|Publication number||US7298245 B1|
|Application number||US 11/260,040|
|Publication date||Nov 20, 2007|
|Filing date||Oct 26, 2005|
|Priority date||Oct 26, 2005|
|Publication number||11260040, 260040, US 7298245 B1, US 7298245B1, US-B1-7298245, US7298245 B1, US7298245B1|
|Inventors||Harold D. VanHoose|
|Original Assignee||Vanhoose Harold D|
|Export Citation||BiBTeX, EndNote, RefMan|
|Patent Citations (4), Referenced by (6), Classifications (11), Legal Events (4)|
|External Links: USPTO, USPTO Assignment, Espacenet|
The present invention is directed to the field of emergency lighting. More particularly, the present invention is directed to a light that can be readily attached to a residence or vehicle to enable emergency medical and rescue teams to more easily identify the point of need.
In medical emergencies, seconds can literally mean the difference between life and death; between being able to restore a patient to full health and merely extending the quantity of life at the expense of quality. One of the most problematic issues for emergency medical personnel is identifying the residence where the patient is located following a 911 call. Locating the residence is particularly difficult at night when house numbers and distinguishing characteristics of the home are obscured.
The present emergency light has a plurality of LED lamps which are connected in series to flash in strobe-like fashion at in excess of 120 times a minute. At night, the light can be detected from as far away as one mile enabling the emergency team to easily identify the residence, facilitating rapid access to and treatment of the patient. A plurality of mounting means are provided enabling the emergency light to 1) be secured to a window pane using suction cups attached to the front face of the light; 2) magnetically be attached to a steel door and to a portion of a motor vehicle using magnets on the rear of the light body; 3) hung over the top of a door or on a door handle using a hanger attached to an upper portion of the emergency light; and, 4) stood by means of a flat bottom on any available surface. The emergency light further has a flash light positioned on a second portion of the front face should existing conditions warrant.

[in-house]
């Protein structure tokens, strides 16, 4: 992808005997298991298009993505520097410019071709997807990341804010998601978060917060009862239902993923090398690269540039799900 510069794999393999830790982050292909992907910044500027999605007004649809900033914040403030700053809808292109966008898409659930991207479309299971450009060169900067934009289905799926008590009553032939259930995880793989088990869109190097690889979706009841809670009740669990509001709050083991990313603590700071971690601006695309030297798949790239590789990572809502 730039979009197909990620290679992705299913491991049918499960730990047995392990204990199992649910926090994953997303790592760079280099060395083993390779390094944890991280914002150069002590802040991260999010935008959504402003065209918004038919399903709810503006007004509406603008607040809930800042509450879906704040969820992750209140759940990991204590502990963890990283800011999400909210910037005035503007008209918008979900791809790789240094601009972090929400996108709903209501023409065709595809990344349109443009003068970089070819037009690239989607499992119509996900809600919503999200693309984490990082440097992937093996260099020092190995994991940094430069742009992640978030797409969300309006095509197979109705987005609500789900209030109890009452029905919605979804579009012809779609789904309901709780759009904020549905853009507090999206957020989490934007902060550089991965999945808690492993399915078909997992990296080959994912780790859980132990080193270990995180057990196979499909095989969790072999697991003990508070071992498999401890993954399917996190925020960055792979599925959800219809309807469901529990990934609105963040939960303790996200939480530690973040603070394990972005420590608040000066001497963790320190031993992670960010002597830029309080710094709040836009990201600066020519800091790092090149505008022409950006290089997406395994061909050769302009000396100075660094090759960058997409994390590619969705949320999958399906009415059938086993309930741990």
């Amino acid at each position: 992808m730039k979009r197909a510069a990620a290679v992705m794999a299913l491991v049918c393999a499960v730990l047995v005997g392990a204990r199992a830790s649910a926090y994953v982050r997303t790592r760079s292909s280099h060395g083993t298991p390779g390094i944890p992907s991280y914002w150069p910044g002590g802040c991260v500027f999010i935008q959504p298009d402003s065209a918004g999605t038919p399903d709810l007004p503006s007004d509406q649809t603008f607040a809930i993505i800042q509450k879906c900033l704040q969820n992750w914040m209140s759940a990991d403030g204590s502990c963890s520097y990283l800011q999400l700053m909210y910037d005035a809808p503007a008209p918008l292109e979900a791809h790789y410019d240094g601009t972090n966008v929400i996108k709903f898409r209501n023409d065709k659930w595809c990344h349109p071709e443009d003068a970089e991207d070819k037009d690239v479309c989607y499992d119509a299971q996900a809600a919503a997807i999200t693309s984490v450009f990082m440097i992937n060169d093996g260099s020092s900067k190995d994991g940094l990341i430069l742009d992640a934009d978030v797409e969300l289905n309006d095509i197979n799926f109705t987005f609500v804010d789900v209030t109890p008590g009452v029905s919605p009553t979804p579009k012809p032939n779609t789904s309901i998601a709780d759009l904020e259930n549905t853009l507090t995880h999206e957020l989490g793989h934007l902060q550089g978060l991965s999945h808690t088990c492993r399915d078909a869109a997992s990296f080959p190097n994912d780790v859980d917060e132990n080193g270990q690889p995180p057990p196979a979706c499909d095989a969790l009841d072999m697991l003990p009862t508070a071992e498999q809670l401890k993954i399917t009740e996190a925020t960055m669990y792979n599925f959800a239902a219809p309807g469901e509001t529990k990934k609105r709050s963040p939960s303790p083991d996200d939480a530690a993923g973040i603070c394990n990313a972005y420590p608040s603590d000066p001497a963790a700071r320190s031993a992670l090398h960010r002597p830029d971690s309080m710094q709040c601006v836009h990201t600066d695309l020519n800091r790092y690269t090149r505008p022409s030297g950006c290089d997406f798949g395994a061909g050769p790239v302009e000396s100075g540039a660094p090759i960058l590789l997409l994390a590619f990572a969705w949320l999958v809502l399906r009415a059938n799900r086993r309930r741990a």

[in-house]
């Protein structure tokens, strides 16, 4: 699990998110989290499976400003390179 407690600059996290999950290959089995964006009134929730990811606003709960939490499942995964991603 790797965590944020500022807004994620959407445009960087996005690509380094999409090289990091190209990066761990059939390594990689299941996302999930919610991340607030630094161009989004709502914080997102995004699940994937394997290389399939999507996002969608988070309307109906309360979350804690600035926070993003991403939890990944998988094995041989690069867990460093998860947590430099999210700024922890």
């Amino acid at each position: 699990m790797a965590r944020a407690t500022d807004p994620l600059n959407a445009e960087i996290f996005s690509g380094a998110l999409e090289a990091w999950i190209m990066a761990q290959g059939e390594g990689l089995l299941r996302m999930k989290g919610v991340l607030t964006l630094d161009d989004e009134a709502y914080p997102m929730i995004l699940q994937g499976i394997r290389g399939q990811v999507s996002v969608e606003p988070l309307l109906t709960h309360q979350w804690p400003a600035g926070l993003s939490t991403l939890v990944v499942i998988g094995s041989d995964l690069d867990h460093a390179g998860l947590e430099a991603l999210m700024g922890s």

Other features, advantages, and characteristics ofthe present invention will become apparent after a reading of the following detailed description of the preferred embodiments.
The preferred embodiment(s) of the present invention is/are described in conjunction with the associated drawings in which like features are indicated with like reference numerals and in which
A first embodiment of the emergency light of the present invention is depicted in
A single white lamp 34 is positioned on a second portion of front face 26 and functions as a flashlight in case of a power outage or when used in vehicular applications. First mounting means in the form of clear suction cups 36 are secured to the front face. Suction cups 36 permit emergency light 20 to be secured to the inside of a window pane where it can be readily viewed from the street. A second mounting means in the form of a plurality (shown in
A schematic electrical diagram is shown in
When 911 is called, the emergency team dispatcher can be informed that the emergency light 20 will be activated and clearly visible from the road. Then, while awaiting the team's arrival, emergency light 20 can be supported by whichever means desired to provide maximum visibility and permit ready identification of the household in need of attention. Alternatively, in the automotive application, both the flashlight lamp 34 and the LED lamps 24 can be of assistance to the owner of a disabled vehicle in identifying the problem and summoning assistance, respectively.
Various changes, alternatives and modifications will become apparent to one of ordinary skill in the art following a reading of the foregoing specification. By way of example, although 10 LED lamps are shown, one preferred embodiment having an overall length of only 5.5″, has only 8 lamps which are powered by a single 9v battery. It is intended that any such changes, alternatives and modifications as fall within the scope of the appended claims be considered part of the present invention.
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|Citing Patent||Filing date||Publication date||Applicant||Title|
|US7794124 *||Sep 25, 2007||Sep 14, 2010||Michael Hulsey||Bi-directional boat running and emergency light apparatus and method|
|US9129540 *||Aug 13, 2012||Sep 8, 2015||Richard D. Jones||Traffic beacon having irregular pattern|
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|US20110221589 *||Mar 11, 2010||Sep 15, 2011||Spartan Motors||Hazard light for a vehicle|
|US20120306665 *||Aug 13, 2012||Dec 6, 2012||Jones Richard D||Flashing beacon having irregular Wig-Wag pattern|
|US20140078724 *||Mar 13, 2013||Mar 20, 2014||Edison Nation, Llc||Portable lighting apparatus|
|U.S. Classification||340/331, 340/815.4, 362/546, 340/321, 362/240, 362/500, 340/458, 340/815.45|
|May 10, 2011||FPAY||Fee payment|
Year of fee payment: 4
|Jul 2, 2015||REMI||Maintenance fee reminder mailed|
|Nov 20, 2015||LAPS||Lapse for failure to pay maintenance fees|
|Jan 12, 2016||FP||Expired due to failure to pay maintenance fee|
Effective date: 20151120